Bell Sykes also hosts an annually organised National Meadows Day, ordinarily held on the first Saturday in July, which celebrates all things wildflower meadow and rural crafts.
“I do enjoy these days, although quite a bit of work to set up, it is nice to meet people who take an interest in what we are doing and appreciate the meadows,” Peter says.
Sarah is hopeful that the project can continue facilitating habitat resilience across the AONB, and while there is a grant on offer for the capital work of carrying out the species transfer and restoration, as well as ongoing management payments to manage these areas as species rich meadows under the higher tier of Countryside Stewardship, this alone, Sarah says, should not be a motivator for doing so.
“One of the first questions I ask to individuals looking to get involved is what their motivation is,” she says.
“You need that real buy-in. Going forward, Sarah says she would like to improve connectivity of meadow sites.
“While the majority of species seen in wildflower meadows are not rare in their own right, they are scarcely seen in abundance in the same meadow.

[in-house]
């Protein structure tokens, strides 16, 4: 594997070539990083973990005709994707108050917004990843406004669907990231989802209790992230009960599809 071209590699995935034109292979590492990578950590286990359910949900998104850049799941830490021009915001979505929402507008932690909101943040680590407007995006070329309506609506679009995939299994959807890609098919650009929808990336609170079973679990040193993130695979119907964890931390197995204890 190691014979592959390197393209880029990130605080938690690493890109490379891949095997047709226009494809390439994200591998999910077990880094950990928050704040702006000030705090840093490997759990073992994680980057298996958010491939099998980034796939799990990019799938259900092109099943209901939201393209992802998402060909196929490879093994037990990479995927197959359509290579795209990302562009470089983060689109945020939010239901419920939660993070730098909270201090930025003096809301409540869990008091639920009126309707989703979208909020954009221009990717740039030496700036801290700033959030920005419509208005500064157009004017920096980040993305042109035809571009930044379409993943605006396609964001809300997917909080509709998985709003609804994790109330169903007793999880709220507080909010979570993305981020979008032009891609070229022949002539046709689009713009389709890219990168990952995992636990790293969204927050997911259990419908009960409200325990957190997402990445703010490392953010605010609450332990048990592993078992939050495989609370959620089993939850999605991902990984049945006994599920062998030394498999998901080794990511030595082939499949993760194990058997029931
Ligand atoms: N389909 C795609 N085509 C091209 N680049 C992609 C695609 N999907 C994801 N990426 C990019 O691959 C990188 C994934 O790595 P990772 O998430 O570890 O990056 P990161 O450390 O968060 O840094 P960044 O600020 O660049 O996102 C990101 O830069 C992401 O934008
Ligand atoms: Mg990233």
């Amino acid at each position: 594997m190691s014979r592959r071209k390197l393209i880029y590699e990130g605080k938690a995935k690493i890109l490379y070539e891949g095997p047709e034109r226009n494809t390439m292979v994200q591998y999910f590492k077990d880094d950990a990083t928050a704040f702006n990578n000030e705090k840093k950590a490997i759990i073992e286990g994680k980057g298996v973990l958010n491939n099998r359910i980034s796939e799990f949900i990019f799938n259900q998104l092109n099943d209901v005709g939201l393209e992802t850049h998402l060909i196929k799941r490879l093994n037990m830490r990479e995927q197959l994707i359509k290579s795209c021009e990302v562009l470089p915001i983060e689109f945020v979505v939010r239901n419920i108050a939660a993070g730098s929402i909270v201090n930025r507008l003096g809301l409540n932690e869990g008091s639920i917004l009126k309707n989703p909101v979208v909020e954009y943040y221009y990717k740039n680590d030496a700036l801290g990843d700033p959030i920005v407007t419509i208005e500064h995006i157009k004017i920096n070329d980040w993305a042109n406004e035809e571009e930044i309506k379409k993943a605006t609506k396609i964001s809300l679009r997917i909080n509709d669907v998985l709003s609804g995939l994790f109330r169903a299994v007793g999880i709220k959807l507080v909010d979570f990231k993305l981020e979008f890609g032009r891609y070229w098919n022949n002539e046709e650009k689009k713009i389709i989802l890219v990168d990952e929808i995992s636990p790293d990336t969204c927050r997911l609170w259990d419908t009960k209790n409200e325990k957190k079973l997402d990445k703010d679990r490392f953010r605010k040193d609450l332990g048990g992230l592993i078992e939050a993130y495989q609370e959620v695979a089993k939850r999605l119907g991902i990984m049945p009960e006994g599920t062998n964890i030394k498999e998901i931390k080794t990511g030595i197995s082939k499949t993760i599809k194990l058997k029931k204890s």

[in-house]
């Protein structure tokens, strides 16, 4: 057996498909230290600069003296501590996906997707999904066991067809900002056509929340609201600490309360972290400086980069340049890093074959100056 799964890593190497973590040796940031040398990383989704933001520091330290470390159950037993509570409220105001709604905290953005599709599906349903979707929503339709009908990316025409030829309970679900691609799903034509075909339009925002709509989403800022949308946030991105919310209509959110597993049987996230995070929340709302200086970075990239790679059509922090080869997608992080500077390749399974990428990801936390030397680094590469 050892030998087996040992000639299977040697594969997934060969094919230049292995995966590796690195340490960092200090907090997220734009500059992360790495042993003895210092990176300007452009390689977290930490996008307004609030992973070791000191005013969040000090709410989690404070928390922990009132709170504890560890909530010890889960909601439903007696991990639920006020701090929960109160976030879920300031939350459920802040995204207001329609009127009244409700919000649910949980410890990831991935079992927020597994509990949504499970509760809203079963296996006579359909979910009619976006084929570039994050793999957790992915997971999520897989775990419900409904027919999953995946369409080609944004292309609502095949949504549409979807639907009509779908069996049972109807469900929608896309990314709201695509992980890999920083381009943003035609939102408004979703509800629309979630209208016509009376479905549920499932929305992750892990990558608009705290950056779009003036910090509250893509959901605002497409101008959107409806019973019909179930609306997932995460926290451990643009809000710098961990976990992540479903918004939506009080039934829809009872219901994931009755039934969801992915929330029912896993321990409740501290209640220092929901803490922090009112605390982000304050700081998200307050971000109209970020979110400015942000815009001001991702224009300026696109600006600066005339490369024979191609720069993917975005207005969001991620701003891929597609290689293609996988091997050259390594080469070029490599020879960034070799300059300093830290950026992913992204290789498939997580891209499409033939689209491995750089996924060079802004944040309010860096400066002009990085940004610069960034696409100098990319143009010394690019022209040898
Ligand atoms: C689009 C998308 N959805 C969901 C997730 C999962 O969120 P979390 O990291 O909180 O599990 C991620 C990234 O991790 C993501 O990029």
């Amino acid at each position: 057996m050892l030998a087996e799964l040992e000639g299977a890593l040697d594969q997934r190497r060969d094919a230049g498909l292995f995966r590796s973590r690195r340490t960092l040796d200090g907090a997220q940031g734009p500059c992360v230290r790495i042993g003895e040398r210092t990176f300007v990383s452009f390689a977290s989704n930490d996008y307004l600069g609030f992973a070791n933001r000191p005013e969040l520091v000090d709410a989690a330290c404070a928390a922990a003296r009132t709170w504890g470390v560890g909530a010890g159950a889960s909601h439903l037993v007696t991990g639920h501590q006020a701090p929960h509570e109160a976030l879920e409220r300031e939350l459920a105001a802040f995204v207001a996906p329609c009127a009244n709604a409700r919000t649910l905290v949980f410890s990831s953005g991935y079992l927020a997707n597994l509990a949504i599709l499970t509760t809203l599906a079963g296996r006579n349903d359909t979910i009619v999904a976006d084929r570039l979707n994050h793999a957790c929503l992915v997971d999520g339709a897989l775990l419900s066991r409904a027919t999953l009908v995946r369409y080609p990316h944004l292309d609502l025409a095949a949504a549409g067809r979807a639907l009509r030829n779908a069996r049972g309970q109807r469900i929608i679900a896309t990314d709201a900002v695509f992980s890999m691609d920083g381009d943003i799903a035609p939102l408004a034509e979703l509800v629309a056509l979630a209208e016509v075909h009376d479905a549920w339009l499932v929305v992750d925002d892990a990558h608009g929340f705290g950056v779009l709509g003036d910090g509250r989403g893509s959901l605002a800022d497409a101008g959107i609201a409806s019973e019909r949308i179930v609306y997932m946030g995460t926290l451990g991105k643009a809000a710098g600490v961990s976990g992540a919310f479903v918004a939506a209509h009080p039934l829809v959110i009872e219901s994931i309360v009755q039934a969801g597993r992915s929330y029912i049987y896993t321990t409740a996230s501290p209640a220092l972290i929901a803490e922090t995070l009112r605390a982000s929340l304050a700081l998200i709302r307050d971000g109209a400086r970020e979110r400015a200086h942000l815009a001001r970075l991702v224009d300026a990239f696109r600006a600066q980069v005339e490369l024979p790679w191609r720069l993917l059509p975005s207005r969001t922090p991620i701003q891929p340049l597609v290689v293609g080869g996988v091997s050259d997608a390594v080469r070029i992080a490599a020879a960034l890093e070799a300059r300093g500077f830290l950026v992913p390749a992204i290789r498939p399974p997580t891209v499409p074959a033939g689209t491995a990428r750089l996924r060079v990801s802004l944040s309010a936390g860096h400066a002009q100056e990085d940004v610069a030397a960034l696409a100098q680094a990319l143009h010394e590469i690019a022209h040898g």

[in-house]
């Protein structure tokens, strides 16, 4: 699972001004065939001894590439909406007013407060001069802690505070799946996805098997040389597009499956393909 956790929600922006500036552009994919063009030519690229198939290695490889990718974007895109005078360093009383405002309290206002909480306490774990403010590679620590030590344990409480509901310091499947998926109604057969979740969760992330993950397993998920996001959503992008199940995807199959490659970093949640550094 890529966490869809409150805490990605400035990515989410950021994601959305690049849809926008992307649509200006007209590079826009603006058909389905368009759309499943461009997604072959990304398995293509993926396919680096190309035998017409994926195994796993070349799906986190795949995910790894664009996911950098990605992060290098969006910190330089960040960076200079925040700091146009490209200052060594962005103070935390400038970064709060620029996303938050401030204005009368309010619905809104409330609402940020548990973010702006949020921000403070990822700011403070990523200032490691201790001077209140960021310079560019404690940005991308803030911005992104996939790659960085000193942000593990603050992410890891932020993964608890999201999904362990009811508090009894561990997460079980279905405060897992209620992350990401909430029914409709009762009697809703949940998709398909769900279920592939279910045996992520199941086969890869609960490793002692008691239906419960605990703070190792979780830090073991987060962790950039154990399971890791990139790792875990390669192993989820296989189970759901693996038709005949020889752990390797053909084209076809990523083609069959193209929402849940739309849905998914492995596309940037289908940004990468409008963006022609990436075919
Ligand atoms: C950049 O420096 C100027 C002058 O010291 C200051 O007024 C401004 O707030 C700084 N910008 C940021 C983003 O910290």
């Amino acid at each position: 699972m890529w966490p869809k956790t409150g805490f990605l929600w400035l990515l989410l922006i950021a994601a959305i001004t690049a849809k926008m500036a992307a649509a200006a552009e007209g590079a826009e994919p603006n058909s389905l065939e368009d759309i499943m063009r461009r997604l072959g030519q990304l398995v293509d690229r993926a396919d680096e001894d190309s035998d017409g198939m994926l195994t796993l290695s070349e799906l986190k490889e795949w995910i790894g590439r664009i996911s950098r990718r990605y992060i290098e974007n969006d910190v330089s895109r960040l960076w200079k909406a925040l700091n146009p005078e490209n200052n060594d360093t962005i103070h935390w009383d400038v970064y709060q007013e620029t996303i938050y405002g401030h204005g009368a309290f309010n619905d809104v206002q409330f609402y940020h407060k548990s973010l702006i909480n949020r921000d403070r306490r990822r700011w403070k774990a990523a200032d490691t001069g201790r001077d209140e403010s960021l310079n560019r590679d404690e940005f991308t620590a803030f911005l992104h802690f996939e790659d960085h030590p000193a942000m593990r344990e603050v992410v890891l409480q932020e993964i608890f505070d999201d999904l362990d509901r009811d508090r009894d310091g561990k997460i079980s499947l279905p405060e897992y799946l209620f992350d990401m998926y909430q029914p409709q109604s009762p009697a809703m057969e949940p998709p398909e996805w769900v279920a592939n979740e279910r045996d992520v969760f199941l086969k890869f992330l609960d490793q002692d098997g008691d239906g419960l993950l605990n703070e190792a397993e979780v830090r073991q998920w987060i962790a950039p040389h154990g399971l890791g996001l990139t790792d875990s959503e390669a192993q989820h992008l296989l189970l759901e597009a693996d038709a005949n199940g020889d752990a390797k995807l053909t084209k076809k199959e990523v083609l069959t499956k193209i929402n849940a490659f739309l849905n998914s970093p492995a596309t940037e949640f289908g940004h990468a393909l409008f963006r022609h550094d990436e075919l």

“We’ve got some amazing meadows in the project, but in many cases they’re very disconnected from each other.
Restoration work typically works best in situations where the seed rain can naturally occur in addition to the work we do.
Bell Sykes’ meadows are also serving the community in other ways, with wild grasses and blooms used by local distiller, Goosnargh Gin.
Based near Bleasdale on the edge of the AONB, owners Richard and Rachel Trenchard have been working with Peter and Sarah to source and harvest a blend of wild herbs, grasses and flowers for the past two years to create their seasonal Chapter Four – Hay Time gin (pictured, inset).
Rachel says: “We’re keeping the exact blend of Hay Time a secret, but we have used flowers, grasses and leaves from species like meadow vetchling, sweet vernal grass, red clover and yellow rattle to distil the gin, giving it the unique essence of Bowland.” Hay Time is just one of Goosnargh Gin’s creations, which are all distilled in small batches using traditional methods in copper alembic stills.
The couple work with independent retailers such as farm shops, delis and independent wines and spirits stockists.
Projects For every bottle of Hay Time gin sold, Richard and Rachel donate £5 to projects in the Forest of Bowland, to encourage the education of young children about the importance of protecting these areas.
Botanicals for this year’s Chapter Four – Hay Time batch have just been picked from the meadows and gin is available now.